You can now own Harley-Davidson’s first electric motorcycle
Harley-Davidson’s first foray into the electric motorcycle space has been a long time coming. We initially saw the prototype LiveWire in 2014, at a time when the electric motorcycle space was in its infancy—some could argue it still is.
This week marks a historic time for Harley-Davidson, as it used the Consumer Electronics Show (CES) in Las Vegas to unveil the base price of the 2020 LiveWire at US$29,799 (around $41,500).
That puts the bike in the upper echelon of available production Harley-Davidsons, with only the CVO family—the company’s limited-edition performance line—ahead of it on price.
Harley-Davidson is keeping the technical details very close to its chest ahead of a full-scale launch in August, saying only that the LiveWire will accelerate from zero to 100km/h in 3.5 seconds and have an estimated range of 180 kilometres in city conditions. One can only assume that range will be reduced when the LiveWire is ridden in any form of anger, which looks more than possible with the sports naked riding position—at least more than any other current offering from Milwaukee.
The LiveWire will be priced at US$29,799. Photo: Courtesy of Harley-Davidson.
The LiveWire is central to Harley-Davidson’s plan to arrest slowing sales and plummeting stock value by appealing to a new breed of rider as part of the More Roads to Harley-Davidson initiative, one that will see 100 new H-D models and a projected 2 million new customers on board by 2027.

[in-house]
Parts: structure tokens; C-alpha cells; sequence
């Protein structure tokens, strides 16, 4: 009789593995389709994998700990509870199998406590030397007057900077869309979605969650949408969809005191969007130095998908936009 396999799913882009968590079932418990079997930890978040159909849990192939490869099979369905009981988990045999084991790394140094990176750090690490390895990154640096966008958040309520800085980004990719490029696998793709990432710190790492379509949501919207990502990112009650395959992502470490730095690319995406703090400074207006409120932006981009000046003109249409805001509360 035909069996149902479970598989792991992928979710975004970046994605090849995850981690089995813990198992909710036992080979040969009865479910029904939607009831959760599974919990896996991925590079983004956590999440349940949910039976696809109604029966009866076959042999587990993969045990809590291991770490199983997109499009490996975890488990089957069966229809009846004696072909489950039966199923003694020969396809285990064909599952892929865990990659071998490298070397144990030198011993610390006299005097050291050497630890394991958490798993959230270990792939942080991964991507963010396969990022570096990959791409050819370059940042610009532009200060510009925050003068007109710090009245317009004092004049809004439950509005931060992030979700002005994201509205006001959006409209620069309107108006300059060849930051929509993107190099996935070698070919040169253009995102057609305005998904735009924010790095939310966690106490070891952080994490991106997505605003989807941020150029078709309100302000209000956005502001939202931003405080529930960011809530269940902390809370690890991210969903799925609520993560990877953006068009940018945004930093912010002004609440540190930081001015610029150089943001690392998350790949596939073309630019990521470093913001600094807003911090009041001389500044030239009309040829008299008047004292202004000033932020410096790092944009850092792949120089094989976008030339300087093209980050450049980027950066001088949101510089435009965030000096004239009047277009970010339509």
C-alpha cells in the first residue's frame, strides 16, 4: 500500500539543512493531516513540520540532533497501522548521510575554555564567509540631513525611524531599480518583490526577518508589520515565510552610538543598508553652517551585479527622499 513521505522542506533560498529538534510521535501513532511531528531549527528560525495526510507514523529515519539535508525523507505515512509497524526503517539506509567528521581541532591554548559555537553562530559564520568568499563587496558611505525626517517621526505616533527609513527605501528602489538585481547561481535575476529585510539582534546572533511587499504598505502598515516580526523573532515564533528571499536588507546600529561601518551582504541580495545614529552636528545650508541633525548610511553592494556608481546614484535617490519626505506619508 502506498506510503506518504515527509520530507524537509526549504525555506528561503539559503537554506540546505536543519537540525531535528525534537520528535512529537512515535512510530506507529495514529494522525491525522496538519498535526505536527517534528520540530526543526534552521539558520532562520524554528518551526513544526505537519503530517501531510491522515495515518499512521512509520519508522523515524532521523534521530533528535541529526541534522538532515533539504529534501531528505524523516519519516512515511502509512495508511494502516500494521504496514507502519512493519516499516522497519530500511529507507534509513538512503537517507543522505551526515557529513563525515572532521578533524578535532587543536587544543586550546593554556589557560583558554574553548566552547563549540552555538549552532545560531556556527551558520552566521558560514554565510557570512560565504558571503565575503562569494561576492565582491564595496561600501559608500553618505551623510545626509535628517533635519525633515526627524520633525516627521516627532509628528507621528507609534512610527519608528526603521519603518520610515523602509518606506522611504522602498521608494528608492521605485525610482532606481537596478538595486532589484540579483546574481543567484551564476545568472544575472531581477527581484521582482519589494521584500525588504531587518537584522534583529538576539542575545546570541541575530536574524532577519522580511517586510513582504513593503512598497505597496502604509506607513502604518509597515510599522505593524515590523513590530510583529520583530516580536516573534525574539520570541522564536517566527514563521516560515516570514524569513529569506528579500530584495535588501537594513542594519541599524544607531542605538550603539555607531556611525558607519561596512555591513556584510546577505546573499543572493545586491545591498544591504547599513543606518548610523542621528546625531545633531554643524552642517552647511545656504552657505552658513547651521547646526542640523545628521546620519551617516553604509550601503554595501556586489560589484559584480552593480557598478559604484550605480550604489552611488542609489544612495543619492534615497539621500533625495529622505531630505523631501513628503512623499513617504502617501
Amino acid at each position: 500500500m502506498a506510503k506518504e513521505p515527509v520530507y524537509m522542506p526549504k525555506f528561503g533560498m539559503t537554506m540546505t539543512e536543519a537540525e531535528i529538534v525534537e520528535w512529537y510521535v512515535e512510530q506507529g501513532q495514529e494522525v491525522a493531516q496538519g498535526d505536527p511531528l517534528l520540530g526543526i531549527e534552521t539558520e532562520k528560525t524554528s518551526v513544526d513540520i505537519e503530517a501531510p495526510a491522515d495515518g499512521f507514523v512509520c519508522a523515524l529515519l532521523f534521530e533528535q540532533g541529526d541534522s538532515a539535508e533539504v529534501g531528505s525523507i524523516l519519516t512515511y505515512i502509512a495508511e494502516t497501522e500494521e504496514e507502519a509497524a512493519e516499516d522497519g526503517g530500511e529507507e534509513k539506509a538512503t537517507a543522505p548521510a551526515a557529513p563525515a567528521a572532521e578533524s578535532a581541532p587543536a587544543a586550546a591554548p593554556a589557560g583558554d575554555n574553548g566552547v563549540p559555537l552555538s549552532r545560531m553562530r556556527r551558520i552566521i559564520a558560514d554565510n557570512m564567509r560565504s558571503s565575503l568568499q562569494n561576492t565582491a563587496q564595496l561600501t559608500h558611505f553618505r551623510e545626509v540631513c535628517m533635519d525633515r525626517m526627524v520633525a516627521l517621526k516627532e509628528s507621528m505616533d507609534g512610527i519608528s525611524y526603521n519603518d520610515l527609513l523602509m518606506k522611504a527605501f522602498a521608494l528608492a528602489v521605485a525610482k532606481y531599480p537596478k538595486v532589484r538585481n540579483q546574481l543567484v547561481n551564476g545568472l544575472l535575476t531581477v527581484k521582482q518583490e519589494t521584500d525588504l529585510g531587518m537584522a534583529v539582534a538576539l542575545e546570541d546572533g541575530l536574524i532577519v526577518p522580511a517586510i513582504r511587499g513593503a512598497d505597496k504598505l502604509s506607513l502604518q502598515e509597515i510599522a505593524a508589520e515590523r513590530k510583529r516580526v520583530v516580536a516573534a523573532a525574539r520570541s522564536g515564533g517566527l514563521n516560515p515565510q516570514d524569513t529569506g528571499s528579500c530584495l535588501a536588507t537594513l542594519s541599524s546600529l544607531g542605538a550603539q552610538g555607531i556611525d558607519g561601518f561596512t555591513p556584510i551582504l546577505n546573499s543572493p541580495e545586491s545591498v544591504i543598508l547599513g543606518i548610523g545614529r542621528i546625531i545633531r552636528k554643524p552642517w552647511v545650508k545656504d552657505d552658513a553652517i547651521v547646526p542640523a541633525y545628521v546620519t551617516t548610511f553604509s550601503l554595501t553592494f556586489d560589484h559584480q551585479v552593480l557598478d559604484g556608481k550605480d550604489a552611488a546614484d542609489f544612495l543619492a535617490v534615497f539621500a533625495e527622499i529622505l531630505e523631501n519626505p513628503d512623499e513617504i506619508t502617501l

As such, the 2020 LiveWire could be viewed as the two-wheeled version of the Tesla Roadster of 2008. That first model from Elon Musk spawned an entirely new range of cars. Whether its zero-emissions model launches Harley-Davidson into the electric stratosphere successfully or not remains to be seen.
Harley-Davidson’s LiveWire electric motorcycle Photo: Courtesy of Harley-Davidson.
The LiveWire is easily the most important Harley-Davidson to be released in a generation and is the first tiny step toward a future away from the internal combustion engine. The proof will be in the ride, and we’ll know by August if Harley-Davidson’s gamble has paid off.